Subsidence Rates and Fluvial Architecture of Rift-Related Permian and Triassic Alluvial Sediments of the Southeast Iberian Range, Eastern Spain

  1. N. D. Smith2 and
  2. J. Rogers3
  1. A. Arche and
  2. J. López-Gómez

Published Online: 17 MAR 2009

DOI: 10.1002/9781444304213.ch21

Fluvial Sedimentology VI

Fluvial Sedimentology VI

How to Cite

Arche, A. and López-Gómez, J. (1999) Subsidence Rates and Fluvial Architecture of Rift-Related Permian and Triassic Alluvial Sediments of the Southeast Iberian Range, Eastern Spain, in Fluvial Sedimentology VI (eds N. D. Smith and J. Rogers), Blackwell Publishing Ltd., Oxford, UK. doi: 10.1002/9781444304213.ch21

Editor Information

  1. 2

    Department of Geosciences, 214 Bessey Hall, University of Nebraska, Lincoln, NE 68588-0340, USA

  2. 3

    Cape Town, South Africa

Author Information

  1. Instituto de Geología Económica – Departamento de Estratigrafía, CSIC-UCM, Facultad de Geología, Universidad Complutense, 28040 Madrid, Spain

Publication History

  1. Published Online: 17 MAR 2009
  2. Published Print: 7 OCT 1999

ISBN Information

Print ISBN: 9780632053544

Online ISBN: 9781444304213



  • subsidence rates and fluvial architecture of rift-related Permian and Triassic;
  • Iberian Basin - extensional rift basin in east central Spain;
  • Permian and Triassic alluvial sediments of Iberian Range;
  • stratigraphical succession under investigation corresponding to first stage in Permian–Triassic evolution of Iberian Basin;
  • tectonic evolution of Iberian basin - Permian and Triassic periods;
  • fluvial architecture and fluvial style;
  • tectonic control of fluvial architecture


The Iberian Basin is an extensional rift basin in east central Spain that dates back to the Early Permian, but which underwent complex development during the Mesozoic and Cenozoic. The earliest sedimentary infill consists of alluvial deposits subdivided into three unconformity-bounded macrosequences of Early Permian, Late Permian and Early Triassic ages. The interplay of subsidence rate changes, sediment supply and regional gradient controlled fluvial styles, channel geometry and vertical stacking of sequences. Subsidence rates have changed over time by a factor of 35, depending on basin boundary-fault activity and multiphase extensional processes. Palaeocurrent changes reflect regional gradient changes, and sediment supply changed considerably from the early stages of infill, which were dominated by transverse transport from local sources, to the later stages, which were dominated by longitudinal transport from distal sources.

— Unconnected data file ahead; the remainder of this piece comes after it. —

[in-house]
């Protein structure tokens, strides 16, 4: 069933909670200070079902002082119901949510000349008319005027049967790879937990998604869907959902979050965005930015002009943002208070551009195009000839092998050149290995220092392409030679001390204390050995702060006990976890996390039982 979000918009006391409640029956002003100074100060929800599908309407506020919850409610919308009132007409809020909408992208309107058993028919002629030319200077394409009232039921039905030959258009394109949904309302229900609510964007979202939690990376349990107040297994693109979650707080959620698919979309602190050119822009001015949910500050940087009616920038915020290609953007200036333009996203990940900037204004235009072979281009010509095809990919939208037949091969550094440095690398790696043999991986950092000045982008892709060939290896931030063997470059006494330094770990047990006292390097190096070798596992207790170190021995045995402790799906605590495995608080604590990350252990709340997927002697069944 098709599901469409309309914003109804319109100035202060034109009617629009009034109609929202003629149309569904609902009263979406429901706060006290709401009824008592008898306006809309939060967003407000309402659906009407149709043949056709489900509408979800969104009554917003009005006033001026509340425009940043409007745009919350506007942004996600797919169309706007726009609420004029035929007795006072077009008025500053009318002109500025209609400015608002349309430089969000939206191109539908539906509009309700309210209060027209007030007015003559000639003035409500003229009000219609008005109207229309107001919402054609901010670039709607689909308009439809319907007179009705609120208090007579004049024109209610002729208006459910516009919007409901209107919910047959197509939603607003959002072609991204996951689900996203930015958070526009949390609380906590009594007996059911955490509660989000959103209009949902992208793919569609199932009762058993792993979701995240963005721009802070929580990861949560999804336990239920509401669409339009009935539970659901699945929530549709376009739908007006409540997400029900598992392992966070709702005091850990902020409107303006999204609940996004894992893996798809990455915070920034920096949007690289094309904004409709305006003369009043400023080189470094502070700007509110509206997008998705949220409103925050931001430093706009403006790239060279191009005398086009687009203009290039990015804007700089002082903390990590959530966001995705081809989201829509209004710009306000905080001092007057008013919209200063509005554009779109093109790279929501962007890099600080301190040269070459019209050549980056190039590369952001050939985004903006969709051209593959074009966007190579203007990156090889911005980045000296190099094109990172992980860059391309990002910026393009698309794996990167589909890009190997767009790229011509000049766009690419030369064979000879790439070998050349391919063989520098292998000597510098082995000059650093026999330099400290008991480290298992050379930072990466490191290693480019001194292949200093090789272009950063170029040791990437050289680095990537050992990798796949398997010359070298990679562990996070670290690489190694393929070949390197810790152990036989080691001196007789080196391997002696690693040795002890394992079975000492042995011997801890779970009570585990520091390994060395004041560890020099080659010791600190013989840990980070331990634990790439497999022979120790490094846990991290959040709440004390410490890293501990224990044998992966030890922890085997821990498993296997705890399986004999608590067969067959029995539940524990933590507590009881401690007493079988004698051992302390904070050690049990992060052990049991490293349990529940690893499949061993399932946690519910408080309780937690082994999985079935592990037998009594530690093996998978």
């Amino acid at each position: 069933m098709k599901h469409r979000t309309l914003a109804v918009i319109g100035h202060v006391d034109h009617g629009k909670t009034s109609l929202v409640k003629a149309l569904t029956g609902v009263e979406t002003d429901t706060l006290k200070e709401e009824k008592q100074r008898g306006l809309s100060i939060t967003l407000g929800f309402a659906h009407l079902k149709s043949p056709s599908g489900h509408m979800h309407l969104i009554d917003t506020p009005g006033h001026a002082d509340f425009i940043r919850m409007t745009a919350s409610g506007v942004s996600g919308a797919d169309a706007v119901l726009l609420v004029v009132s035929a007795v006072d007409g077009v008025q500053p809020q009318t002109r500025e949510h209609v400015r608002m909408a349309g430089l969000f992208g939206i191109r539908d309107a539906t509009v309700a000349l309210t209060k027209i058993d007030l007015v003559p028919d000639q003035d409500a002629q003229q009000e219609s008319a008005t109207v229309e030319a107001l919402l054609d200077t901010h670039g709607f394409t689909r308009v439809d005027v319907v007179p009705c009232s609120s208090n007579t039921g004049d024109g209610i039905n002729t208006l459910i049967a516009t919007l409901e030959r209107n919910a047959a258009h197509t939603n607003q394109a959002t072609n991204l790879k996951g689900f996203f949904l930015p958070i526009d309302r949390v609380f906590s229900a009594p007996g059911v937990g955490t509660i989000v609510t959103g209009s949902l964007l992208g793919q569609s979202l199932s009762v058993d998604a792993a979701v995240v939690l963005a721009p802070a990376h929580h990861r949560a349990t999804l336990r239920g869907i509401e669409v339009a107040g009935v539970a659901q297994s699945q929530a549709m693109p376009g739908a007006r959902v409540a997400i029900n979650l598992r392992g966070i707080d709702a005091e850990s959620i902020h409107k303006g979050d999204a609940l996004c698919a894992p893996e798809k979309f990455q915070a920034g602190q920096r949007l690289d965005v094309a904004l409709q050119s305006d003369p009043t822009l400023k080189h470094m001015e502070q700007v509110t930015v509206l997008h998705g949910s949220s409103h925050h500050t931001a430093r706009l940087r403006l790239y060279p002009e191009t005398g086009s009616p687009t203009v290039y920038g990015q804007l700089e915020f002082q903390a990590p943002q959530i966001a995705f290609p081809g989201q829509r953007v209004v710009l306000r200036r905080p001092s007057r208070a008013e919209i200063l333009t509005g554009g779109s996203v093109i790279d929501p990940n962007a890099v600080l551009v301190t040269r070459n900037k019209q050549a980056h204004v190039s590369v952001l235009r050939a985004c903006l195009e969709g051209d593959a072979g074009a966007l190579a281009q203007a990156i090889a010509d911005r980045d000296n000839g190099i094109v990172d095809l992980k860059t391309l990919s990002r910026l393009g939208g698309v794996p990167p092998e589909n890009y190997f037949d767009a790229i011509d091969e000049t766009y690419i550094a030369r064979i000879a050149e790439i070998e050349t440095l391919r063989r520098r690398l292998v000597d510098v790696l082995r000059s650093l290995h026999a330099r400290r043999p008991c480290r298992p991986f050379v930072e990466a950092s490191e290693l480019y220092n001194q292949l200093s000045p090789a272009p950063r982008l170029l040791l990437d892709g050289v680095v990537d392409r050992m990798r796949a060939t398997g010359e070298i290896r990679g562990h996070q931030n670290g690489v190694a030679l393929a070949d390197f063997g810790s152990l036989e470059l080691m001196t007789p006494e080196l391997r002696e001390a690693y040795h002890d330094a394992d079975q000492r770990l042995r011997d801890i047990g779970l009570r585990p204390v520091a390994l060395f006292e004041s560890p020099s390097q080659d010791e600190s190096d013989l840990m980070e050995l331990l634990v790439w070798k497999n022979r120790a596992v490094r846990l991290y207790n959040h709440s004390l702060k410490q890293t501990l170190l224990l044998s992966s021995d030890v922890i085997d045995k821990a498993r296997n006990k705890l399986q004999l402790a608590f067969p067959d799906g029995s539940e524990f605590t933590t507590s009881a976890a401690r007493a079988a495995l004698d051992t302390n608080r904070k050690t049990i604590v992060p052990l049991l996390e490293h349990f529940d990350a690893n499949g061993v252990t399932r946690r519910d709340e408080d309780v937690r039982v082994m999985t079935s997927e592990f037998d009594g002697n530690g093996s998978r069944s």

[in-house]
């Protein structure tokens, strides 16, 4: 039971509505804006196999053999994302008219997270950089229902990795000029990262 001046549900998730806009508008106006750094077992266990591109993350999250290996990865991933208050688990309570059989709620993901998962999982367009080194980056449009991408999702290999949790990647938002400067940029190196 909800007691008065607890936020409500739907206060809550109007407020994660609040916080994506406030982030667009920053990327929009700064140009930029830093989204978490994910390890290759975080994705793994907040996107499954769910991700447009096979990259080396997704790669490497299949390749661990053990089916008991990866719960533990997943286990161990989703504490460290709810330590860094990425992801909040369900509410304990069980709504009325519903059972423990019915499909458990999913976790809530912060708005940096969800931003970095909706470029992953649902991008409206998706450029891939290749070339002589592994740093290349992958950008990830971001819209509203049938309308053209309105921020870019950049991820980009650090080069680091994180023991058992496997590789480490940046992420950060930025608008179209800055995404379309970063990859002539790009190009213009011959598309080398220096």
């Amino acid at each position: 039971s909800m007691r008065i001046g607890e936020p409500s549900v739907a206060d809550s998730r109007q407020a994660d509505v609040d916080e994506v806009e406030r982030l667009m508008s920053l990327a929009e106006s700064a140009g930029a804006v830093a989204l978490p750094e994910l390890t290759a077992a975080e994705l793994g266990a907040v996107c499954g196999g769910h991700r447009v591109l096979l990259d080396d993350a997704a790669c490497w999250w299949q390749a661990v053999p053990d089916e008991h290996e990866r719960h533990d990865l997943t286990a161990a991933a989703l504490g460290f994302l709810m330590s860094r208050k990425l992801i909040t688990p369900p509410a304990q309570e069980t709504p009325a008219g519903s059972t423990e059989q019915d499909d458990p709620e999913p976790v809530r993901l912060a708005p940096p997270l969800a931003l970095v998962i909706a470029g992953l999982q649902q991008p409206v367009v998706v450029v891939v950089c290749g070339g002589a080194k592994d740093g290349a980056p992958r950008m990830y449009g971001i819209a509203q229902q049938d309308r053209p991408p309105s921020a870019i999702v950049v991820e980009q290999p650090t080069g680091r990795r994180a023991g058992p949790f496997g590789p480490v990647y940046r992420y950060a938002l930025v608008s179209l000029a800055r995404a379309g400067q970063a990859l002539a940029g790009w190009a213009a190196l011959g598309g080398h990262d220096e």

Relative sea-level changes did not affect the two early macrosequences deposited in interior drainage basins, but they may have affected the upper part of the third macrosequence deposited during a lowstand to transgressive period. Climatic changes are very difficult to discern, but a general trend from wet, seasonal climates to more arid conditions is suggested by palaeontological and sedimentological evidence. Subsidence curves are presented and related to the ratios of channel/overbank deposits, avulsion rates and the degree of amalgamation of channel deposits in each macrosequence. Periods of fast subsidence are characterized by isolated channels and predominance of overbank deposits, whereas periods of slow subsidence show lateral accretion channel deposits, scarce overbank deposits and amalgamation of channel sandstone bodies.